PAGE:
Sub-band splitting as the transform function. Similar to the first approach, we first need to transform the raw complex IQ samples into a real representation suitable for neural networks. We use eight band-pass filters to split the 1 MHz band into eight 125 kHz subbands. We map each subband into the real frequency range from 0 to 125 kHz. We then sample each subband at 250 kHz to convert our complex samples into real samples. We use 800 complex samples as input (corresponding to 0.8 ms). After the above transformation, we get a real sample matrix for each block. The intuition for this transform is that sub-band splitting divides the spectrum into bands which contain useful signals, and bands which just contain noise. Note that we lose neither phase nor amplitude information after this transformation.

Figure 4. Dilated CNN + RNN architecture.

Dilated causal convolutions as compression. Next, we let a neural network compress the above data into a compact format. To achieve this, we use a technique known as dilated causal convolutions that was used in Google’s WaveNet project (wavenet2, ) to achieve state of the art speech synthesis.

As seen in our architecture in Fig. 4, our input layer has 200 units, where each unit has eight values. This is passed through a sequence of dilated causal convolutional layers. For each unit in layer , we first calculate as a linear combination of the output of the two units in the previous layers weighted by learned weights and :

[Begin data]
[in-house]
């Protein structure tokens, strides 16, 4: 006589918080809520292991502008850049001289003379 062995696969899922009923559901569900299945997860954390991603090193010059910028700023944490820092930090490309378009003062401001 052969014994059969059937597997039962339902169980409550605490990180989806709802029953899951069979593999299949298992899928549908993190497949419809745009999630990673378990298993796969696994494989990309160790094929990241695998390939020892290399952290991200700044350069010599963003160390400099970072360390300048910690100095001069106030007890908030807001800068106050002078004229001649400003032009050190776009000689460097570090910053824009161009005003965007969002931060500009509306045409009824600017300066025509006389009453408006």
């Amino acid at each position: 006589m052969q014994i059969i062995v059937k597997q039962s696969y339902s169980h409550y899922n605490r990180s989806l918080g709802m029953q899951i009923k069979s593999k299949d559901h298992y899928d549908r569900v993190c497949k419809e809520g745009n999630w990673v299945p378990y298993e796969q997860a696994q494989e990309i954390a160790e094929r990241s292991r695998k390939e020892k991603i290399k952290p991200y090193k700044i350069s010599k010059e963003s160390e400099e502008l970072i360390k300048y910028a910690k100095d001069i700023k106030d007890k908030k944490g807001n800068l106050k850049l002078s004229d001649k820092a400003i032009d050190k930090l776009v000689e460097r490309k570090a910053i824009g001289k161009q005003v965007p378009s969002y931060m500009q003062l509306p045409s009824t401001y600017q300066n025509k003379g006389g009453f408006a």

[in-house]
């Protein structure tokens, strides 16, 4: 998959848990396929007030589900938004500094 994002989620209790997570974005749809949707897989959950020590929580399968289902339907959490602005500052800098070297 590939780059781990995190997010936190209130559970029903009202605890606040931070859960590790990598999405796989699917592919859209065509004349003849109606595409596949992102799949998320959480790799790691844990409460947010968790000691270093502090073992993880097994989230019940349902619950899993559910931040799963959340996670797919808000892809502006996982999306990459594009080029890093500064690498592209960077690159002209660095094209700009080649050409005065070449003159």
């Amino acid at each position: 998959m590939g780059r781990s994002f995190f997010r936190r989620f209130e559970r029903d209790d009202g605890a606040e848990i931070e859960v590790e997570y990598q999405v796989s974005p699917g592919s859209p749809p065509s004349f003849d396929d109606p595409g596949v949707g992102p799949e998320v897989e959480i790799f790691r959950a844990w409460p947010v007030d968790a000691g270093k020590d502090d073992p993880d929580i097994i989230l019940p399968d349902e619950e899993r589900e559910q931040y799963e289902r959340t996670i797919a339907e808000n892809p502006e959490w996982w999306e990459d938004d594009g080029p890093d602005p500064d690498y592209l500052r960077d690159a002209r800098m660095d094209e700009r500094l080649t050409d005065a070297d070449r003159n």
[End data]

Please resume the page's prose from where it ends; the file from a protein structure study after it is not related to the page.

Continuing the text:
The results are then element-wise passed through a non-linear activation function called a gated activation, . Here and are learned parameters and is a non-linear activation function. The output of these functions are added back to the input of the layer to get the final output of this layer. This technique is known as residual connections which are used to address the problem of the gradient value becoming small (vanish, ) during gradient descent.

The output of the last dilated layer is a matrix, which is then compressed by a normal convolutional layer and a sigmoid activation function to produce a result. This final layer uses a kernel size and filter size of one. Such an architecture compresses the input signal by , and uses only computations during inference.

Recurrent Neural Networks for adaptive classification. We use a RNN in our architecture to gradually increase the confidence of our carrier sense function after each time step of 0.8 ms, which is smaller than the preamble size of all the considered LPWAN protocols. This allows us to adaptively select a window size for different protocols.